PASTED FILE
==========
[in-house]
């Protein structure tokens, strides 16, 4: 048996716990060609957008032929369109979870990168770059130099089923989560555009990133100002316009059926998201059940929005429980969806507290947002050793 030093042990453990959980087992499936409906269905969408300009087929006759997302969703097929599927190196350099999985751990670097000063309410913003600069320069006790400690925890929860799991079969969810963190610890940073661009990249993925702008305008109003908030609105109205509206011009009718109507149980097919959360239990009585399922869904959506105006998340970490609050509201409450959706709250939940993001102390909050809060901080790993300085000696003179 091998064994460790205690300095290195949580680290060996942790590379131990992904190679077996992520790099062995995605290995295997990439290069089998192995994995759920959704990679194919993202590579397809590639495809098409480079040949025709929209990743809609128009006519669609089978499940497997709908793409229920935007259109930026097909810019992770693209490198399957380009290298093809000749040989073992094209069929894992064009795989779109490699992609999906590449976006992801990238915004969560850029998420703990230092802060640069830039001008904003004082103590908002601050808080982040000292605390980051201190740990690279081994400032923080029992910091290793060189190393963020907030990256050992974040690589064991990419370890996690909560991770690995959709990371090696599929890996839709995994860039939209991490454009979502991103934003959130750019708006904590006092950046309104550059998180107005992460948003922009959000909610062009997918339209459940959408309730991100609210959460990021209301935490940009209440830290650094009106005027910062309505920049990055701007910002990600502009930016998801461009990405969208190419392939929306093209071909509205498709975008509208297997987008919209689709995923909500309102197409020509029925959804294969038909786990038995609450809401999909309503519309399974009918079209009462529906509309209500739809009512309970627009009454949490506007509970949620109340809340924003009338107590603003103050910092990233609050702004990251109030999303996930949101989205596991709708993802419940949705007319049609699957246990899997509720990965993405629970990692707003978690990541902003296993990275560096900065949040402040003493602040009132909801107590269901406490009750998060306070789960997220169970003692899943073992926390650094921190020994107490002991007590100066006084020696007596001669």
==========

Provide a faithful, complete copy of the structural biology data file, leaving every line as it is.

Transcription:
[in-house]
């Protein structure tokens, strides 16, 4: 048996716990060609957008032929369109979870990168770059130099089923989560555009990133100002316009059926998201059940929005429980969806507290947002050793 030093042990453990959980087992499936409906269905969408300009087929006759997302969703097929599927190196350099999985751990670097000063309410913003600069320069006790400690925890929860799991079969969810963190610890940073661009990249993925702008305008109003908030609105109205509206011009009718109507149980097919959360239990009585399922869904959506105006998340970490609050509201409450959706709250939940993001102390909050809060901080790993300085000696003179 091998064994460790205690300095290195949580680290060996942790590379131990992904190679077996992520790099062995995605290995295997990439290069089998192995994995759920959704990679194919993202590579397809590639495809098409480079040949025709929209990743809609128009006519669609089978499940497997709908793409229920935007259109930026097909810019992770693209490198399957380009290298093809000749040989073992094209069929894992064009795989779109490699992609999906590449976006992801990238915004969560850029998420703990230092802060640069830039001008904003004082103590908002601050808080982040000292605390980051201190740990690279081994400032923080029992910091290793060189190393963020907030990256050992974040690589064991990419370890996690909560991770690995959709990371090696599929890996839709995994860039939209991490454009979502991103934003959130750019708006904590006092950046309104550059998180107005992460948003922009959000909610062009997918339209459940959408309730991100609210959460990021209301935490940009209440830290650094009106005027910062309505920049990055701007910002990600502009930016998801461009990405969208190419392939929306093209071909509205498709975008509208297997987008919209689709995923909500309102197409020509029925959804294969038909786990038995609450809401999909309503519309399974009918079209009462529906509309209500739809009512309970627009009454949490506007509970949620109340809340924003009338107590603003103050910092990233609050702004990251109030999303996930949101989205596991709708993802419940949705007319049609699957246990899997509720990965993405629970990692707003978690990541902003296993990275560096900065949040402040003493602040009132909801107590269901406490009750998060306070789960997220169970003692899943073992926390650094921190020994107490002991007590100066006084020696007596001669």